B.C. Teachers Ruling Is Written By Straight Shooter

02/02/2014 12:41 EST | Updated 04/03/2014 05:59 EDT

Earlier this month, B.C. Supreme Court Justice Susan Griffin handed down her ruling in the ongoing dispute between the B.C. Teachers' Federation and the B.C. government. I already read it so you don't have to, but the full decision can be found here:

Madame Justice Griffin is known in the legal profession as a real straight shooter and one of B.C.'s most respected jurists, which makes the damning conclusions of her decision in the BCTF case all the more extraordinary. Judicial writing like this doesn't come along every day.

Rather than pen yet another commentary on the decision itself, I've excerpted salient quotes from this extraordinary decision so people can read it for themselves. The numbers in parentheses indicate judgment paragraphs.

The uncompromising stance of the provincial government has exposed the B.C. public to prolonged uncertainty and excessive down-side financial risk. Worst of all it has hurt our kids and their education.

While it's to be expected that the government will file an appeal, one can only hope that it will wake up, smell the coffee, and realize that its best option is to cut its losses and come to a deal with the union.

Here are the decision highlights:


[130] As noted, the result in the Bill 28 Decision was a ruling that certain provisions of the legislation were unconstitutional and invalid. Normally this result means that legislation is null and void, pursuant to s. 52(1) of the Constitution Act.

[132] Because this would impact the scope of the collective bargaining process and the collective agreement between BCPSEA and the BCTF the declaration of invalidity was suspended for a period of twelve months "to allow the government time to address the repercussions of the decision".

[148] The government's concern was that if the Working Conditions clauses were returned to the collective agreement retroactively, teachers would have the ability to make grievances where the clauses had been breached in the past. Mr. Straszak estimated for the government that these arbitrated labour claims could give rise to an estimated $500 million retroactive liability and could cost the government approximately $200 million to $275 million going forward.

[154] In short, after the Bill 28 Decision, if the parties were acting in good faith, there ought to have been an interest on all sides -- the BCTF, BCPSEA and the government -- in negotiating a resolution to the implications of the invalidated legislation which would have the effect of returning the past negotiated clauses to the collective agreement.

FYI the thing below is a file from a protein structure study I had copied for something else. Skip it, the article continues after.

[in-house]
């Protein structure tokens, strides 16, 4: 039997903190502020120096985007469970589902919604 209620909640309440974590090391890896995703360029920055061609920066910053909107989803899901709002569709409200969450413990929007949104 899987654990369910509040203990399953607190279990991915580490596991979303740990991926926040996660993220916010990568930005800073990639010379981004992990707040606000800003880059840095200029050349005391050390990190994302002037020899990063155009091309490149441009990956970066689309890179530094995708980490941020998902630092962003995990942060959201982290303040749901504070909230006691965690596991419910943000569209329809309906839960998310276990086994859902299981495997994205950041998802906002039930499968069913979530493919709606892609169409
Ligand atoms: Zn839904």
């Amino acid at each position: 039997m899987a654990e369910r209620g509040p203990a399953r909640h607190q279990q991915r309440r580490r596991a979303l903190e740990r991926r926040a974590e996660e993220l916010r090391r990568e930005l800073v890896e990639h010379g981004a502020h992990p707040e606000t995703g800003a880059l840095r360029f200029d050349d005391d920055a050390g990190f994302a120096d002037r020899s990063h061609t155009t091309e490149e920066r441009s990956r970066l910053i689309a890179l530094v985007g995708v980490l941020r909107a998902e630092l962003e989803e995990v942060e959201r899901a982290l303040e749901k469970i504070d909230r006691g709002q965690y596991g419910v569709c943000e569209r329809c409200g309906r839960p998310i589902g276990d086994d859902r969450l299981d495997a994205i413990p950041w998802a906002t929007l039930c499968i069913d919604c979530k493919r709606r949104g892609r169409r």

BC government chief negotiator's position

[189] Mr. Straszak's stated view, which he communicated to the union, was that the Bill 28 Decision simply required the government to rectify its error in not having undertaken a good faith negotiations process before the legislation was introduced.

[191] I find that what Mr. Straszak communicated to the BCTF was that the government considered the post-Bill 28 Decision discussions as its opportunity to document that it consulted with the BCTF "in good faith" concerning its legitimate policy objectives, without the necessity of changing the end result...

[192] A party cannot say it is consulting if it starts from the position that its mind is made up no matter what the other side presents by way of evidence or concerns.

Relations between negotiating teams:

[212] When Susan Lambert asked questions during the presentation, and questioned the factual basis for (provincial representative) Ms. Avison's assertions... Mr. Straszak saw these questions as disruptive.

[218] By their negative reaction to questions, it appears that the government representatives were not willing to engage in real dialogue... It is important to note that in making her presentation, Ms. Avison had not even yet read the collective agreement terms at issue, nor apparently had any other member of the government team.

[219] The July 7, 2011 meeting was largely a waste of time. The government had yet to make any proposal on how to address the repercussions of the Bill 28 Decision.

(During 4th meeting in August, 2011, govt was represented by a Mr. Drescher)

[234] Mr. Drescher testified at trial. I found him to be well-meaning, but the evidence on which he based (his presentation)... was a repetition of an earlier myth: that Working Conditions terms... caused extraordinary complications for families and school districts.

[235] Mr. Drescher acknowledged in cross-examination that he could not identify specific examples of the problems he described... He said that he was relying on what Rick Davis told him...

[236] The Bill 28 Decision found that Rick Davis's understanding of problems was based on unsubstantiated hearsay...

[248] As of the August 11, 2011 meeting, it was now one-third into the year the government had been given to address the repercussions of the Bill 28 Decision, and it had yet to present any proposal that was a change in its position...